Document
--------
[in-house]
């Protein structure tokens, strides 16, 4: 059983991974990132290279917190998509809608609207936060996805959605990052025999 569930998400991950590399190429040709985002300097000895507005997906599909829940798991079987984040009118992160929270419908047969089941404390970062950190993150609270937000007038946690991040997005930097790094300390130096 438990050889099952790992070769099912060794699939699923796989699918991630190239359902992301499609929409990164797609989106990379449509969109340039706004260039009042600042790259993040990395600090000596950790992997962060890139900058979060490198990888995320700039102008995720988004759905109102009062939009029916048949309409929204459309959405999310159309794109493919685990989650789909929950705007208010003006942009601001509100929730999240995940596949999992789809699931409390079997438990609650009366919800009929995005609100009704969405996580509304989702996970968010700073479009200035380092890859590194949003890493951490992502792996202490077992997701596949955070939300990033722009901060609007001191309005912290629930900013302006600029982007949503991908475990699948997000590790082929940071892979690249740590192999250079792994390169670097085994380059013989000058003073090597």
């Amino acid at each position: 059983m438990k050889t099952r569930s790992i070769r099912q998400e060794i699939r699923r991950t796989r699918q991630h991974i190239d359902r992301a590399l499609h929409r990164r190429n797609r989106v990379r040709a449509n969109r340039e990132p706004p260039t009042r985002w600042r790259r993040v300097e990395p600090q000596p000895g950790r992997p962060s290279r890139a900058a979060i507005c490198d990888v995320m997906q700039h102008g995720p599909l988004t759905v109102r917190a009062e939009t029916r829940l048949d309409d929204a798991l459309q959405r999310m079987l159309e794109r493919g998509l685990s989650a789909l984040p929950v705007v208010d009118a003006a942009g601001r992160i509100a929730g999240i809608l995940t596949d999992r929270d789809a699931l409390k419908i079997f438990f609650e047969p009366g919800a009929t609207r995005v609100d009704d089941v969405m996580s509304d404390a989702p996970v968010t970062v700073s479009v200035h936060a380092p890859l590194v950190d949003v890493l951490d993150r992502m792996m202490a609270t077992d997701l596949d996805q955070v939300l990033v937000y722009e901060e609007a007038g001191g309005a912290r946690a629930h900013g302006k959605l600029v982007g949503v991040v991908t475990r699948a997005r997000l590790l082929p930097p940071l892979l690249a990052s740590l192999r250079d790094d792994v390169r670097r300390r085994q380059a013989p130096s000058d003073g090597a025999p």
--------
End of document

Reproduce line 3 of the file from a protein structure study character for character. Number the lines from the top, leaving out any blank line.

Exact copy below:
């Amino acid at each position: 059983m438990k050889t099952r569930s790992i070769r099912q998400e060794i699939r699923r991950t796989r699918q991630h991974i190239d359902r992301a590399l499609h929409r990164r190429n797609r989106v990379r040709a449509n969109r340039e990132p706004p260039t009042r985002w600042r790259r993040v300097e990395p600090q000596p000895g950790r992997p962060s290279r890139a900058a979060i507005c490198d990888v995320m997906q700039h102008g995720p599909l988004t759905v109102r917190a009062e939009t029916r829940l048949d309409d929204a798991l459309q959405r999310m079987l159309e794109r493919g998509l685990s989650a789909l984040p929950v705007v208010d009118a003006a942009g601001r992160i509100a929730g999240i809608l995940t596949d999992r929270d789809a699931l409390k419908i079997f438990f609650e047969p009366g919800a009929t609207r995005v609100d009704d089941v969405m996580s509304d404390a989702p996970v968010t970062v700073s479009v200035h936060a380092p890859l590194v950190d949003v890493l951490d993150r992502m792996m202490a609270t077992d997701l596949d996805q955070v939300l990033v937000y722009e901060e609007a007038g001191g309005a912290r946690a629930h900013g302006k959605l600029v982007g949503v991040v991908t475990r699948a997005r997000l590790l082929p930097p940071l892979l690249a990052s740590l192999r250079d790094d792994v390169r670097r300390r085994q380059a013989p130096s000058d003073g090597a025999p």